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Men's Basketball vs. Penn State Credit: Ceaphas Stubbs , Ceaphas Stubbs

The season is only eight games old, but a frustrating reality about watching Penn basketball’s games has already become clear.

It’s a lot like playing the world’s worst game of Whack-A-Mole.

See, once coach Jerome Allen fixes a problem that’s plagued his team and led to losses in winnable games, another one pops up almost instantaneously.

For weeks, rebounding had killed the Quakers. That wasn’t the issue against Wagner tonight, as the Red and Blue outrebounded the Seahawks by a 44-42 margin and collected 16 offensive boards.

Penn’s new bugaboo is a drastically inefficient offense, which simply imploded down the stretch and helped sink the Quakers’ efforts in a 75-69 overtime loss that, quite frankly, should have been a win.

The culprits on the offensive end are numerous.

Senior guard Miles Cartwright placed himself in the one spot he couldn’t help his team: the bench. Cartwright fouled out with 4:45 to go after an ugly stretch in which he bricked two free throws after a flagrant foul and then committed an offensive foul on the ensuing inbounds pass

Sophomore center Darien Nelson-Henry couldn’t manage to take advantage after Wagner’s tallest player, 6-foot-11 forward Naofall Folahan, fouled out. Nelson-Henry, 6-foot-11 in his own right, only hit two of his seven shots from the field on the night.

And, perhaps most distressingly, the edition of Tony Hicks that lit up Niagara for 33 points just two weeks ago has gone missing. The sophomore guard completely melted down in the face of pressure from Wagner’s guards, hitting only three of 16 mostly contested shots.

But Hicks’ meltdown went far beyond his shooting. He got called for a technical foul after a tie-up in the second half and could easily have been ejected after he shoved Wagner guard Jay Harris into the press table on an inbounds play long after the game had been decided in overtime.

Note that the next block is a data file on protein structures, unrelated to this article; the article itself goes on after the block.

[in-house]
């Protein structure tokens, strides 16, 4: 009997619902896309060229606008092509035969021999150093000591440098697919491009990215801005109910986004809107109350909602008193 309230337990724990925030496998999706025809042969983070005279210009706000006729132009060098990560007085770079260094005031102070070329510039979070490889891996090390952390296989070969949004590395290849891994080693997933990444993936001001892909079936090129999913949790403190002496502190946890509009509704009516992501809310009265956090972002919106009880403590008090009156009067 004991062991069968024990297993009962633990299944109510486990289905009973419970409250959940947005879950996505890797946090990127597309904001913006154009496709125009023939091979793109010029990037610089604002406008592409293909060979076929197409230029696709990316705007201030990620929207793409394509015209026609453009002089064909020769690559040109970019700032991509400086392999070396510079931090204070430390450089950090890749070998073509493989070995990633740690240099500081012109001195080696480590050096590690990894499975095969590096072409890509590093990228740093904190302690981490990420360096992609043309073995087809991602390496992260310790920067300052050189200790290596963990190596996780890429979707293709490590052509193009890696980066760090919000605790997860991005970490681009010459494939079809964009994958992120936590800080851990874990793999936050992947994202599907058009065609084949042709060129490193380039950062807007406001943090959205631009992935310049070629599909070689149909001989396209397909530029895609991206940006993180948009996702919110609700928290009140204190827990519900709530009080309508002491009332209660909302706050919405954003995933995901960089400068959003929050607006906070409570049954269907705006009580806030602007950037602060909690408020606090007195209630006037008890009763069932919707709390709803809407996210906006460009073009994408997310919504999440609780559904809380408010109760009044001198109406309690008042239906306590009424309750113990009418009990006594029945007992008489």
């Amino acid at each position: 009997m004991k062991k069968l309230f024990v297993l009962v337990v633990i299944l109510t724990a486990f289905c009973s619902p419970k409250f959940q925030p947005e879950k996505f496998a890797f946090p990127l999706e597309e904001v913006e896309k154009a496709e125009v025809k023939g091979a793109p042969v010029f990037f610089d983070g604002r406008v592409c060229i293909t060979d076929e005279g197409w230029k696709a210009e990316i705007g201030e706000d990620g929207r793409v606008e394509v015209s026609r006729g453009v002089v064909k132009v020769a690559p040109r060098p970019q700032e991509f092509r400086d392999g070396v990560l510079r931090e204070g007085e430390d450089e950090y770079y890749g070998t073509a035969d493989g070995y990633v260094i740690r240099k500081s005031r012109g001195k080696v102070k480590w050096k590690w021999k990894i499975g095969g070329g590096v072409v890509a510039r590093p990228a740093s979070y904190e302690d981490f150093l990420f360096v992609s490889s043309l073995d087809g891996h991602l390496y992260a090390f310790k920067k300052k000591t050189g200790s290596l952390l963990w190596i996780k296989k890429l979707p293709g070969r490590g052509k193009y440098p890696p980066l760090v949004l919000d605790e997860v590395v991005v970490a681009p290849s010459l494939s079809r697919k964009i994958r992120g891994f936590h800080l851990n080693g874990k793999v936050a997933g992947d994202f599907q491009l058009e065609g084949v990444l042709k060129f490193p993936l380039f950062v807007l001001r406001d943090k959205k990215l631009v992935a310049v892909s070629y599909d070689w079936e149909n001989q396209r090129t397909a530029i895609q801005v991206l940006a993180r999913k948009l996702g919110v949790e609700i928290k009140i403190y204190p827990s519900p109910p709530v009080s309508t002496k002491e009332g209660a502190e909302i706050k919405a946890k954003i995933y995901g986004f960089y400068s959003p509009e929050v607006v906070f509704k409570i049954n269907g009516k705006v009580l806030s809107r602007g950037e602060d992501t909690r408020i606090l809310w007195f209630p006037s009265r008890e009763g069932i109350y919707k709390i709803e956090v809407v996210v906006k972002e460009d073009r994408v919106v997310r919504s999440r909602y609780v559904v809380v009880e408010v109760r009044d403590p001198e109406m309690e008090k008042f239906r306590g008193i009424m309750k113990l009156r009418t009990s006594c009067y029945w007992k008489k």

“I think it’s my job to help [Hicks], to put him in situations where he can use his skill set offensively,” Allen said. “I’m going to go and watch film and try to figure out how I can move him around to best serve this group.”

Freshman point guard Tony Bagtas looked impressive as a distributor in his first two starts, but even he had his struggles — ones that are to be expected given his youth — perhaps most noticeably when he lost the handle on what could have been a game-winning possession in regulation with less than five seconds to play.

Allen has to find a way to build a cohesive offensive unit around Bagtas, one that can get out of its own way and make solid decisions to take pressure off the freshman, especially with three tough road games looming.

“Something we talked about at the end of the game is … just having the right approach to competing at the Division I level and enough focus about you to cover the details,” Allen said.

“Something has to change.”

He’s right.

Penn has too much talent on the offensive end of the floor to expect to shoot 20-for-61 on a given evening. It has too much talent to turn the ball over 23 times. It has too much talent to not take advantage of an opponent having more fouls in the first half (12) than made field goals (seven).

But that’s what Penn did Saturday night against Wagner.

Unless Allen can find a way to whack this “mole” down and make sure it stays down, more problems are going to pop up.

And it’ll be game over in Ivy play if the trend continues.

IAN WENIK is a junior history major from Short Hills, N.J. and is a sports editor of The Daily Pennsylvanian. He can be reached at


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